6 Things We Learned From Emma Watson's HeForShe Campaign's First Report
Emma and co. are making great strides towards gender equality
Back in 2014, with the aid of Goodwill Ambassador Emma Watson, the UN launched HeForShe, a campaign aiming to engage men as well as women in bringing about worldwide gender equality, no mean feat for sure!
In January last year they launched IMPACT 10x10x10, a further campaign which brings together gender equality leaders from around the world to make real change within and outside of their organisations which range from universities to big corporations and world leaders within the UN.
Yesterday they revealed their first report showcasing what they’ve been up to and how on earth they plan to go about tackling such a mammoth task! It’s a pretty long document but since we think this is such an important issue we waded on in to bring you a brief overview of what it says. Here we go:
1. It’s all about parity
Parity is defined as anywhere between 40% and 60% of each gender in any given role. Basically it just means that there should be equal parts men and women in any business or organisation and this is what HeForShe is striving for.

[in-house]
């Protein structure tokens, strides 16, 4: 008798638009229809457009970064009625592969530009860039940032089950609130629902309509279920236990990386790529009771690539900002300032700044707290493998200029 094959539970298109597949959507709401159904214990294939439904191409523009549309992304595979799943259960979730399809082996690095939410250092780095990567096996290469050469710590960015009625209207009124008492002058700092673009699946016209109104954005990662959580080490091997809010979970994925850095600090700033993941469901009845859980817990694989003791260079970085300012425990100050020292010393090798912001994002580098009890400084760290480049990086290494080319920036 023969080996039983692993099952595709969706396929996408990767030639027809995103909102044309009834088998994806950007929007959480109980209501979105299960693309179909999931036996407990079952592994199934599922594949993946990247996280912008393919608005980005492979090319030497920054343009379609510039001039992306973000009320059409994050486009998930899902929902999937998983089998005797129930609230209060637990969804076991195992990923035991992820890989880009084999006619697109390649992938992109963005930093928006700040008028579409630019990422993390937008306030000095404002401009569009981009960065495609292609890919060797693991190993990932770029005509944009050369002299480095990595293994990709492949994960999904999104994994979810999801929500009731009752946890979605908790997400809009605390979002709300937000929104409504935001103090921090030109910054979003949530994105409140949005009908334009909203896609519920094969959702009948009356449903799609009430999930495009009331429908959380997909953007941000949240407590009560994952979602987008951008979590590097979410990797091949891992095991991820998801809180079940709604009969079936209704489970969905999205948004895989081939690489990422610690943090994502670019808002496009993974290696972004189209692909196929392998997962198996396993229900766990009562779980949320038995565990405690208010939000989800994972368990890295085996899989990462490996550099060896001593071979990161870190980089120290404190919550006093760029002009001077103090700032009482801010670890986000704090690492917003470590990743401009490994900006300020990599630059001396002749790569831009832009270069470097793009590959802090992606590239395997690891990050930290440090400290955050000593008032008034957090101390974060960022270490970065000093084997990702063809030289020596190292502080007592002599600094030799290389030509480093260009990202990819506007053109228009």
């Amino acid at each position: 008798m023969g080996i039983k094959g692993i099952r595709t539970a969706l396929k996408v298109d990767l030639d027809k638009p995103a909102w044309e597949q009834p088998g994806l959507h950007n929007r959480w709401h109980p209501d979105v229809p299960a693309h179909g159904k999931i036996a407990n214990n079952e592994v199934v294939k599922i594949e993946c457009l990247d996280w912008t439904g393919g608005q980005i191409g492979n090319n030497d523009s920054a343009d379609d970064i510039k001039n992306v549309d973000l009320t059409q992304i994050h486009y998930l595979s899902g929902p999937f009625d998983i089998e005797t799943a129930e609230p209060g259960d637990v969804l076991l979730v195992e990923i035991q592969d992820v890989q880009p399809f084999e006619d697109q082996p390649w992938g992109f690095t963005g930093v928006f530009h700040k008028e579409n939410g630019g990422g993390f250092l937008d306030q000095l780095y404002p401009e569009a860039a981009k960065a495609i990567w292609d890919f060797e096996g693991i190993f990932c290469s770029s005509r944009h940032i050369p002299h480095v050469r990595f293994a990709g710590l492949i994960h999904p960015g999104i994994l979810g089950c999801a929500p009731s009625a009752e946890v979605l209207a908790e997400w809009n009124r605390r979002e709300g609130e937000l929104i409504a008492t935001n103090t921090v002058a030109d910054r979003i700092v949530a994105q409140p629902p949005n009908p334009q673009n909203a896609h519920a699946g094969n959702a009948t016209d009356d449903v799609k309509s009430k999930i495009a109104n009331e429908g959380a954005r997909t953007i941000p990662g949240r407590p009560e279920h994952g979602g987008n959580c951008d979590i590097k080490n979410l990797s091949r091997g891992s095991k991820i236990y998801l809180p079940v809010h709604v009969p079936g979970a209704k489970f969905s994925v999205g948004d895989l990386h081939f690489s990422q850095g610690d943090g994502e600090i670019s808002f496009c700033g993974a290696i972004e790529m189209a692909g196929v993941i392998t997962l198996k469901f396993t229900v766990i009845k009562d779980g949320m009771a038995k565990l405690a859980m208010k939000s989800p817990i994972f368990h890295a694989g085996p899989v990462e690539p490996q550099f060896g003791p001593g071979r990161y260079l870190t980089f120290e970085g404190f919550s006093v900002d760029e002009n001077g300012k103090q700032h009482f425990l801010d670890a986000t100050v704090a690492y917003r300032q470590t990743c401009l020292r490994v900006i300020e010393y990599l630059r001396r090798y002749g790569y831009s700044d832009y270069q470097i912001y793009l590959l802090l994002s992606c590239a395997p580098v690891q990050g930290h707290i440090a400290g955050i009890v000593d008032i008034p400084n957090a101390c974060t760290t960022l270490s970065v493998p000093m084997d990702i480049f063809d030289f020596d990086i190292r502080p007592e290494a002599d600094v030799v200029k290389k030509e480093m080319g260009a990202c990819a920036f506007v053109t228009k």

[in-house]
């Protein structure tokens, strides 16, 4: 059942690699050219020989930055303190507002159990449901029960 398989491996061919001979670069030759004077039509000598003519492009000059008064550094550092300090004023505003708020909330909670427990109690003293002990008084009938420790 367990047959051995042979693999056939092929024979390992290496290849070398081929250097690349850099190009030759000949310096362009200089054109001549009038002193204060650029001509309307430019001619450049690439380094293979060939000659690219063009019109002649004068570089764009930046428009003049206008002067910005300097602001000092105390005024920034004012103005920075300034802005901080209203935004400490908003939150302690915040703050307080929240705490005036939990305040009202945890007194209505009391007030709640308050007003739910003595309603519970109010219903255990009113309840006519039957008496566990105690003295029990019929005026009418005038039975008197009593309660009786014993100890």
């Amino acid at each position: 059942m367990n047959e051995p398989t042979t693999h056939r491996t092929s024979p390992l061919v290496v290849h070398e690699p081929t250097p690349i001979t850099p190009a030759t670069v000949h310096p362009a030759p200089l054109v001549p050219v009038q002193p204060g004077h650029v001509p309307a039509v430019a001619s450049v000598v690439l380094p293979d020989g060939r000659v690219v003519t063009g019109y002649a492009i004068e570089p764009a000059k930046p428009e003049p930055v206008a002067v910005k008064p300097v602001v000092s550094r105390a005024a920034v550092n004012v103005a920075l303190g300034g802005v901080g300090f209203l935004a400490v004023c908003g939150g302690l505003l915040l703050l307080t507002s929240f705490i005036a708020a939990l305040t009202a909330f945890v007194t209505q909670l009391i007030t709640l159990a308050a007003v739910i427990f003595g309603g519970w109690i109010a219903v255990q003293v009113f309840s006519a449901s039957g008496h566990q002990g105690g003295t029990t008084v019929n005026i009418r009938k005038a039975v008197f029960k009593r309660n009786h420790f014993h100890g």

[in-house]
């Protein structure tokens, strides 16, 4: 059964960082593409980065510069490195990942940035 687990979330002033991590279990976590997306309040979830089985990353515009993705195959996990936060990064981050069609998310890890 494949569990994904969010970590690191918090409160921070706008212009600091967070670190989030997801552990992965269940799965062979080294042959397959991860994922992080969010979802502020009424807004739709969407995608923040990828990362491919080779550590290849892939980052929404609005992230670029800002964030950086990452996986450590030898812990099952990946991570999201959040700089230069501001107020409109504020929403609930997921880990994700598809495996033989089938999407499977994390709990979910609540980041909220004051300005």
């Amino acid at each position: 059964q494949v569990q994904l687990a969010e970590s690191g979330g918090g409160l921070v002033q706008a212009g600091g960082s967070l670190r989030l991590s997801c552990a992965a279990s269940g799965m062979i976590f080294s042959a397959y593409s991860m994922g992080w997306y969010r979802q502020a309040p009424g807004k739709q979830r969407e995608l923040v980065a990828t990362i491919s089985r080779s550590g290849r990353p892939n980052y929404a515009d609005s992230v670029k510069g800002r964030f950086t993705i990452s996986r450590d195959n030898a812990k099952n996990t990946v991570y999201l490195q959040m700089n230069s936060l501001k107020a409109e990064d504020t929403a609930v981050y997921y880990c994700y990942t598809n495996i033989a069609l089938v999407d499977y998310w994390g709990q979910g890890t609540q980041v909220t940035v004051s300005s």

2. Some pretty big names are taking the lead
Along with Emma herself as their ambasador, HeForShe have enlisted the help of 10 big companies including Barclays, Twitter and Vodafone who have agreed to reveal the percentage of women working in their companies for the IMPACT 10x10x10 campaign and this report.
3. We’re closing in on parity company wide
Across the 10 companies involved in this report, 39.7% of all staff are women, so close to the required 40%! (Although 50% would be better and is still a way off…)
4. We’re not closing in on parity in senior roles
Things aren’t looking so good in senior roles though with only between 11% and 33% made up by women and only 28.6% of board member positions filled by women
5. These numbers are above average
Though these numbers might appear shockingly low, they’re actually above average. The great work HeForShe has been doing with these companies over the last few years means that they’ve made active steps to increasing their numbers of female employees. The average number of women in senior roles worldwide for example is just 18.5% (as of 2013).
6. Transparency is the key to equality
HeForShe believes and has shown with these increased steps towards parity that the answer lies in leadership and transparency. If heads of big (and small) companies are seen to be encouraging equality and are willing to disclose the inequalities (or hopefully lack of) in their workforce then change is accelerated. Twitter for example have been disclosing the number of women within their workforce since 2014 and have seen increases in both progression for women within the company and in the hiring of women.